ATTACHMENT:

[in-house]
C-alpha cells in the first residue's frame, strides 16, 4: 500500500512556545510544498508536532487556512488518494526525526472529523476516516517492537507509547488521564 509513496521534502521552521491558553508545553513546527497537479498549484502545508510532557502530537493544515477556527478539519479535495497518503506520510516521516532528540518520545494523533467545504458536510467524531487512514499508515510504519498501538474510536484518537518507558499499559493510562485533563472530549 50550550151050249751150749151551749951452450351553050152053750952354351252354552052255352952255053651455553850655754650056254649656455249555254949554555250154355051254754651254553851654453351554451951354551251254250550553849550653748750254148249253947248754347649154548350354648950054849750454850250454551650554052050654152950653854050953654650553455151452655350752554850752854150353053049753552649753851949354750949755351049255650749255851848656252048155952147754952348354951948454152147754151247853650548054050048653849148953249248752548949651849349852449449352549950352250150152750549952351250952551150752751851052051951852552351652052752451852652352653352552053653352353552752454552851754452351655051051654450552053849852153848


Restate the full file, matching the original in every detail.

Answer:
[in-house]
C-alpha cells in the first residue's frame, strides 16, 4: 500500500512556545510544498508536532487556512488518494526525526472529523476516516517492537507509547488521564 509513496521534502521552521491558553508545553513546527497537479498549484502545508510532557502530537493544515477556527478539519479535495497518503506520510516521516532528540518520545494523533467545504458536510467524531487512514499508515510504519498501538474510536484518537518507558499499559493510562485533563472530549 50550550151050249751150749151551749951452450351553050152053750952354351252354552052255352952255053651455553850655754650056254649656455249555254949554555250154355051254754651254553851654453351554451951354551251254250550553849550653748750254148249253947248754347649154548350354648950054849750454850250454551650554052050654152950653854050953654650553455151452655350752554850752854150353053049753552649753851949354750949755351049255650749255851848656252048155952147754952348354951948454152147754151247853650548054050048653849148953249248752548949651849349852449449352549950352250150152750549952351250952551150752751851052051951852552351652052752451852652352653352552053653352353552752454552851754452351655051051654450552053849852153848